Review History


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Summary

  • The initial submission of this article was received on September 10th, 2018 and was peer-reviewed by 2 reviewers and the Academic Editor.
  • The Academic Editor made their initial decision on October 11th, 2018.
  • The first revision was submitted on May 22nd, 2019 and was reviewed by 1 reviewer and the Academic Editor.
  • The article was Accepted by the Academic Editor on June 3rd, 2019.

Version 0.2 (accepted)

· Jun 3, 2019 · Academic Editor

Accept

This will be a really important contribution to our understanding of non-avian theropod phylogeny, and I am pleased that you and your team chose PeerJ as your publication venue.

[# PeerJ Staff Note - this decision was reviewed and approved by Andrew Farke, a PeerJ Section Editor covering this Section #]

Reviewer 1 ·

Basic reporting

no comment

Experimental design

no comment

Validity of the findings

no comment

Comments for the author

I thank the authors for entertaining my comments in the first round of review. I still have some reservations about the phylogenetic analysis and am concerned about the many heterodox results. However, I am not one to stand in the way of publication. I've said my piece, the authors have replied, and now it's important to get this new taxon and the dataset out there.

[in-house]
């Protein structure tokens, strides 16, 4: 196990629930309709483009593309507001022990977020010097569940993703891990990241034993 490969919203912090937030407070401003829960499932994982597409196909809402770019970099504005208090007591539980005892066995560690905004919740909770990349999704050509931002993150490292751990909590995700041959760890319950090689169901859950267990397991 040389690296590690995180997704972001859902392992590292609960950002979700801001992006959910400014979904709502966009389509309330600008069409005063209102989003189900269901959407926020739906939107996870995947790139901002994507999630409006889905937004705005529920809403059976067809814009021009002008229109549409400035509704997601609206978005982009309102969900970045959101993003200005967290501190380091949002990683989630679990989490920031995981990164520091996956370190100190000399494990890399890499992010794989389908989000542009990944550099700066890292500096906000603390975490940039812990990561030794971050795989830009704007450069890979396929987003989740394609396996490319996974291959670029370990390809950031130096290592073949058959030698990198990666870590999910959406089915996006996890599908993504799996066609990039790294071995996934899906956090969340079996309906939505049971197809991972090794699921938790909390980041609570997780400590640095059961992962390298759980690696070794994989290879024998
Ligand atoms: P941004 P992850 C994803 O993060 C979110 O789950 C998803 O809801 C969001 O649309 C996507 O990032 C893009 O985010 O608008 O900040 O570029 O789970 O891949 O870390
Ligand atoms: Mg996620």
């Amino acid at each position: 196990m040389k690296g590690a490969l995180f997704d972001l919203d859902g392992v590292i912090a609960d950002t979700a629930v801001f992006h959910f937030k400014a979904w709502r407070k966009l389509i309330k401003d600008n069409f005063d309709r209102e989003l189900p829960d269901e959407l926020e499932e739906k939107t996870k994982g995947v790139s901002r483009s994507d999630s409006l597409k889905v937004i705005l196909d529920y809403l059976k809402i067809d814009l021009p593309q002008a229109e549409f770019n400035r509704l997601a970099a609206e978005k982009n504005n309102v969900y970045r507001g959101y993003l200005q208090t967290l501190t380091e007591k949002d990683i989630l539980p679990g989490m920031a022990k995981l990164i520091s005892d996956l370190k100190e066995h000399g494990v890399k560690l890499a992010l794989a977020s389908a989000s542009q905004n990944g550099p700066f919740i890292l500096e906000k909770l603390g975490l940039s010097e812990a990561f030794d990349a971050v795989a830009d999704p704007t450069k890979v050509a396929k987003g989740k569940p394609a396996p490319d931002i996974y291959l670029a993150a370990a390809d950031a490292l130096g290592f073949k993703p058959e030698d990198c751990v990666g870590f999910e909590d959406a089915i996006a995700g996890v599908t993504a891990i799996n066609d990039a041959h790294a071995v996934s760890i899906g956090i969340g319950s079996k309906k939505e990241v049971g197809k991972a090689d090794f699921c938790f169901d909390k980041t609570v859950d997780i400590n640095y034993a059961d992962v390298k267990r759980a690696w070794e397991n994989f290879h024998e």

Version 0.1 (original submission)

· Oct 11, 2018 · Academic Editor

Major Revisions

Neither of the reviewers, nor the handling editor, denies the tremendous importance of this fantastic new find. However, the manuscript in its current form does not do it justice. Both reviewers raise major issues concerning the phylogenetic analysis in addition to a host of smaller issues. Please consider and respond to the comments point-by-point.

Reviewer 1 ·

Basic reporting

summarized below

Experimental design

poor-summarized below

Validity of the findings

poor-summarized below

Comments for the author

This is a frustrating paper. The dinosaur being described is clearly a new species, and looks to be quite important, as a Jurassic-aged paravian fairly close to the origin of birds. There are, however, several major issues with this paper.

First, why is the description so short? This specimen looks to be one of the best skeletons of a Jurassic paravian (at least from outside China), and has been CT scanned. There is so much anatomical information, and comparisons with other paravians, that could be presented. But the description reads like something that was prepared for Science or Nature and unchanged for this submission. This is PeerJ. There is basically unlimited space. The authors should describe this fossil so that nobody needs to ever describe it again.